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How’s this for a Spotify playlist: SS Adolf Hitler Radio?

A Rolling Stone investigation turned up many examples of ‘hate music’ on streaming services

A playlist named for Adolf Hitler was available on Spotify until last week, when the streaming service removed it in response to an inquiry from Rolling Stone.

The full name for the playlist was “Musikkorps Der Leibstandarte — SS Adolf Hitler Radio.” Leibstandarte was Hitler’s bodyguard unit.

Rolling Stone said that a number of its staffers accessed the list, each receiving a different mix depending on Spotify’s algorithm. They described some of the music as “benign,” including various national anthems. Two playlists included music by a group called Das Luftwaffenmusikkorps 3, named for the Nazi air force. Rolling Stone said Spotify was also hosting a RaHoWa podcast, short for “Racial Holy War” and other music “espousing neo-fascist ideologies.”

Spotify’s rules prohibit content that “incites violence or hatred” based on race, religion, gender and other characteristics.

Spotify told Rolling Stone that it had “taken action on tens of thousands of podcast episodes, playlists, and hundreds of tracks for violating” those rules: “Spotify has made — and will continue to make — significant investments in both human and algorithmic detection measures to help ensure our platform provides a safe experience for all.”

Three-month investigation

Rolling Stone said that its three-month investigation of Spotify, Apple Music, Tidal and Amazon Music “turned up a surprising number of purveyors of so-called hate music,” including National Socialist black metal, “fashwave” (fascist electronic music), Nazi hardcore punk, and vintage Nazi music from the 1930s and ’40s.

The most-played song on Spotify by fashwave musician IronMensch is titled “Aryan Fury”; his second most-popular track is “Reich Machine.” Rolling Stone said these songs and others like it remain available on Spotify even though an Anti-Defamation League investigation called them out last September, and that while Apple Music removed some of the music after being asked about it, it’s still available on Tidal and Amazon Music.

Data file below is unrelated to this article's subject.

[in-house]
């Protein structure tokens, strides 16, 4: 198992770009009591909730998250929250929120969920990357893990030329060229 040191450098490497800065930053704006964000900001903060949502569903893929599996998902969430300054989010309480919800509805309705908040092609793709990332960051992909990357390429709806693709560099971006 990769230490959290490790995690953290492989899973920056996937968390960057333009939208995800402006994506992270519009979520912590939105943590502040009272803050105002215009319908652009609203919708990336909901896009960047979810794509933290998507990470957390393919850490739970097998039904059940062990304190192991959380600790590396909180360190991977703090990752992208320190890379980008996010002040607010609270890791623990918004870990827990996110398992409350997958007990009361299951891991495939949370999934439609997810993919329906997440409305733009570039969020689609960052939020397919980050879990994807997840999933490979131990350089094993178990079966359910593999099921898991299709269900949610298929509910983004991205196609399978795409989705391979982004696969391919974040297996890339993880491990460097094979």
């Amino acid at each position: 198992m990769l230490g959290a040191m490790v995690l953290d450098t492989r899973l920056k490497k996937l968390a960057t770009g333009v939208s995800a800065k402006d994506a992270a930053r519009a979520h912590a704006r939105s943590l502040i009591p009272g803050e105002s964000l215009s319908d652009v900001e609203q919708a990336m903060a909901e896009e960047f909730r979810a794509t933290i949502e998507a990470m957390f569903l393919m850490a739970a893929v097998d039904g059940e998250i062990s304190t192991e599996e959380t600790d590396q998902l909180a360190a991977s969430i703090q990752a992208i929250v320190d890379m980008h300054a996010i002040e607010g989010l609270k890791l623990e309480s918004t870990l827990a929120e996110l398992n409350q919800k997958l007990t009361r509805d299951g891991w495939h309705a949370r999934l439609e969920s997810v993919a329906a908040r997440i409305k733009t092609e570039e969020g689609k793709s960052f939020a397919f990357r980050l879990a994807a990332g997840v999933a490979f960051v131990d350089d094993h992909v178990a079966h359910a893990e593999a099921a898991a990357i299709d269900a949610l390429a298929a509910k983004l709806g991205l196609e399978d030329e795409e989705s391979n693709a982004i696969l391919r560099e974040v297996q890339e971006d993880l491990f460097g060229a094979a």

The ADL’s Calum Farley wondered how purveyors of hate music become “verified artists” on Spotify. “Why isn’t there some screening process beforehand so they don’t get on the platform in the first place?” he asked.

Connection to violence

Aaron Flanagan, deputy director of prevention and partnerships at the Southern Poverty Law Center, which has also looked into hate music on streaming services, told Rolling Stone that “innumerable acts of bias-motivated violence — from hate crimes to terror campaigns — have been committed and orchestrated in connection with the hate-music scene across dozens of countries,” especially where “hate music intersects the racist skinhead scene.” The music also provides revenue for the global white-supremacist movement and related movements, he said.

Spotify, which is based in Sweden, has previously come under fire for promoting a podcast by a far-right comedian and donor to neo-Nazi causes. Spotify has also faced criticism for paying a reported $200 million to be the exclusive home for the popular podcast hosted by Joe Rogan, who has invoked antisemitic tropes, made racist remarks, and peddled COVID-19 misinformation on his show. The New York Times has described Rogan’s audience as being in the tens of millions.

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